Volcán Fuego, one of Central America's most active volcanoes, is one of three large stratovolcanoes overlooking Guatemala's former capital, Antigua. The scarp of an older edifice, Meseta, lies between 3763-m-high Fuego and its twin volcano to the north, Acatenango. Collapse of the ancestral Meseta volcano about 8500 years ago produced the massive Escuintla debris-avalanche deposit, which extends about 50 km onto the Pacific coastal plain. Growth of the modern Fuego volcano followed, continuing the southward migration of volcanism that began at Acatenango. In contrast to the mostly andesitic Acatenango volcano, eruptions at Fuego have become more mafic with time, and most historical activity has produced basaltic rocks. Frequent vigorous historical eruptions have been recorded at Fuego since the onset of the Spanish era in 1524, and have produced major ashfalls, along with occasional pyroclastic flows and lava flows.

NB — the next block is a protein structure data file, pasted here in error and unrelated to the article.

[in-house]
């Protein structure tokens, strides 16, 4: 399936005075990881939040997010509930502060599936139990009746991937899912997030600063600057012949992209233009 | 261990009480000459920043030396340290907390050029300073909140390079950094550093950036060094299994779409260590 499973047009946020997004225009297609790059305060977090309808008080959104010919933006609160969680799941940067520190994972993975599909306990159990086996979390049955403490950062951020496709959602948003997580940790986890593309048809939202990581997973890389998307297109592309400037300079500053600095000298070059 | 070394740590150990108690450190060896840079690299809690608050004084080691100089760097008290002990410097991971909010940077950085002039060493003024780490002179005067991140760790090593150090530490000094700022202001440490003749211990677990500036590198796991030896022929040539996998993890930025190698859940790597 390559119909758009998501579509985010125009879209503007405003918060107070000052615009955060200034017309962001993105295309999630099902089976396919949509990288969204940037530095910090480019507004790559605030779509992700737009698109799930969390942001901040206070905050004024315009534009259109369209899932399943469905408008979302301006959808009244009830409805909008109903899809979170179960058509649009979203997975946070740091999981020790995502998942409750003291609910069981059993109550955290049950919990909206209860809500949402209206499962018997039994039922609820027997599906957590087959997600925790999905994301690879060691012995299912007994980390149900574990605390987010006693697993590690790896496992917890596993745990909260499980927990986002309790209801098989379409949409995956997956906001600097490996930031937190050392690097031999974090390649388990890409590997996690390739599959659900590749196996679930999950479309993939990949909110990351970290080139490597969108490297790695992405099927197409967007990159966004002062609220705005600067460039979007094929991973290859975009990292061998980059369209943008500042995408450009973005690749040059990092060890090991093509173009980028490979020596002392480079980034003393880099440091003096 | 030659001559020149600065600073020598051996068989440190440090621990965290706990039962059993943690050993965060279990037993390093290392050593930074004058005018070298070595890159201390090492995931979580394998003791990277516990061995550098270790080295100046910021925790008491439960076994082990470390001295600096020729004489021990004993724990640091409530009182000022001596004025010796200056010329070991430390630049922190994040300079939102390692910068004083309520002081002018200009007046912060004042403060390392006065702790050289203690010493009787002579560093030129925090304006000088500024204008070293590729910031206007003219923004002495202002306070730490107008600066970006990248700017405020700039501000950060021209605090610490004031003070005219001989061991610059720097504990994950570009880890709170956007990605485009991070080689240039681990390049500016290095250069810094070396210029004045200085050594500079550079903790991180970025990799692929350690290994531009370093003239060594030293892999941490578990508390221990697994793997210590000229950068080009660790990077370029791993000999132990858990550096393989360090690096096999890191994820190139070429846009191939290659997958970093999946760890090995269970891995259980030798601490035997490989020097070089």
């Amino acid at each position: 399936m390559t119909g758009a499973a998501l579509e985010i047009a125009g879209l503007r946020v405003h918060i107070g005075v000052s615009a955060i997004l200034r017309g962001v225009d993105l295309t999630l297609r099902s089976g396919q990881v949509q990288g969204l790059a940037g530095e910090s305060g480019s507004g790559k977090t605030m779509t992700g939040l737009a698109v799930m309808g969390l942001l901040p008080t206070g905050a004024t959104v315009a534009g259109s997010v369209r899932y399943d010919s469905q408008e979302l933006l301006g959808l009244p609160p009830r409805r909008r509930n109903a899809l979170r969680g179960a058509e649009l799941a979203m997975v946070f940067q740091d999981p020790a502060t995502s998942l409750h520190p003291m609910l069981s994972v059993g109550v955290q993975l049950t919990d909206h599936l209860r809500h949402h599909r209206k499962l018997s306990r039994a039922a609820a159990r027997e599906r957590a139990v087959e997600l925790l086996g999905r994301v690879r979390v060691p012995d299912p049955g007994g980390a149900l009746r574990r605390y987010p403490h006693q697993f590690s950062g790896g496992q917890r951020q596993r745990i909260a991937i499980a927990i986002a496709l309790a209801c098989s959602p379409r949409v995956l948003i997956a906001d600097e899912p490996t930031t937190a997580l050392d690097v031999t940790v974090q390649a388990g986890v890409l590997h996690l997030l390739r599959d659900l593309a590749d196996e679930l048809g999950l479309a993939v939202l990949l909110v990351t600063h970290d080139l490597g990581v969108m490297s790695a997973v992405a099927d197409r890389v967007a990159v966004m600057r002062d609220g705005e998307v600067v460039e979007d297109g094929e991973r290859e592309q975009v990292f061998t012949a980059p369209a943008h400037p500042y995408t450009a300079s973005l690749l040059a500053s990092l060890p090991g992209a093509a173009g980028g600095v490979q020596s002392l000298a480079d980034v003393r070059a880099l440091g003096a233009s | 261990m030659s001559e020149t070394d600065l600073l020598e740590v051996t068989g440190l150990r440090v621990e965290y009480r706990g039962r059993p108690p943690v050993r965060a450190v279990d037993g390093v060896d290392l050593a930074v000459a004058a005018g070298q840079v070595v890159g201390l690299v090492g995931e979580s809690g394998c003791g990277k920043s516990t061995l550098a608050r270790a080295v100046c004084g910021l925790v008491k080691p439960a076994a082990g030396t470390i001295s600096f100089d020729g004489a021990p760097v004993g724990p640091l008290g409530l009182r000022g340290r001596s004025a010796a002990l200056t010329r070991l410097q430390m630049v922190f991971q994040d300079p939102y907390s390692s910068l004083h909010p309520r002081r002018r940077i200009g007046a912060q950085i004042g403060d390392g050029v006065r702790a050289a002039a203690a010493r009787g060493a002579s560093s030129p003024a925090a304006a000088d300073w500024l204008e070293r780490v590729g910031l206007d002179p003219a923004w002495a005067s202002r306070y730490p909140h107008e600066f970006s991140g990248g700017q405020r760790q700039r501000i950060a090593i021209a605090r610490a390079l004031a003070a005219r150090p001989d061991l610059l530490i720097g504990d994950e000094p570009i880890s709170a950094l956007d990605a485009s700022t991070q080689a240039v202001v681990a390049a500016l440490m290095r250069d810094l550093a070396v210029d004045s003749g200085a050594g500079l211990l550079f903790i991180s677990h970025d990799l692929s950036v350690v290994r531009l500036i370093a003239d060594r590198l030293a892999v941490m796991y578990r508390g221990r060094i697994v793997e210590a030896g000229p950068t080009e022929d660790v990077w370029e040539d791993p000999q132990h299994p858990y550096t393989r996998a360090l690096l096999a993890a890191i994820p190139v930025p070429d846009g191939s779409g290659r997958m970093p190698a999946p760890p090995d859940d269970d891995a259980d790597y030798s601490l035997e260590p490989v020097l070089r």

Steaming hot mudflow materials in Barranca Honda, east of Fuego's summit. Photo by Sam Bonis, October 1974.
Image Source: Michigan Technological University Volcanoes Page
Simplified tectonic map. Subduction of the Cocos Plate beneath the Caribbean Plate produces the Central American arc. The arc is defined by the line of volcanoes (black triangles). Modified from Duffield and others (1989).
Photograph by Steve O'Meara of Volcano Watch International.
Fuego has erupted more than 60 times since 1524, making it Central America's historically most active volcano. Three of these eruptions caused fatalities. Typically, violent vulcanian eruptions last a few hours to several days and produce pyroclastic flows. This photo shows Fuego (foreground) and Acatenango (background). The most recent large eruptions at Fuego were in October of 1974. Over a ten day period there were four distinct pulses in vulcanian activity, each lasting 4-17 hours. An ash cloud shot more than 4 miles (7 km) above the volcano. Glowing avalanches mov ed down the slopes of Fuego at 35 miles per hour (60 km/hr). Atmospheric effects were reported for months following the eruption. There are active fumaroles in the crater at the summit.
Close-up aerial view of actively fuming crater of Fuego. View is directly from the south, with Acatenango in the background.
Photo by Bill Rose, 1980. Image Source: Michigan Technological University Volcanoes Page
Michigan Tech University's Volcanoes page contains detailed information about Fuego.
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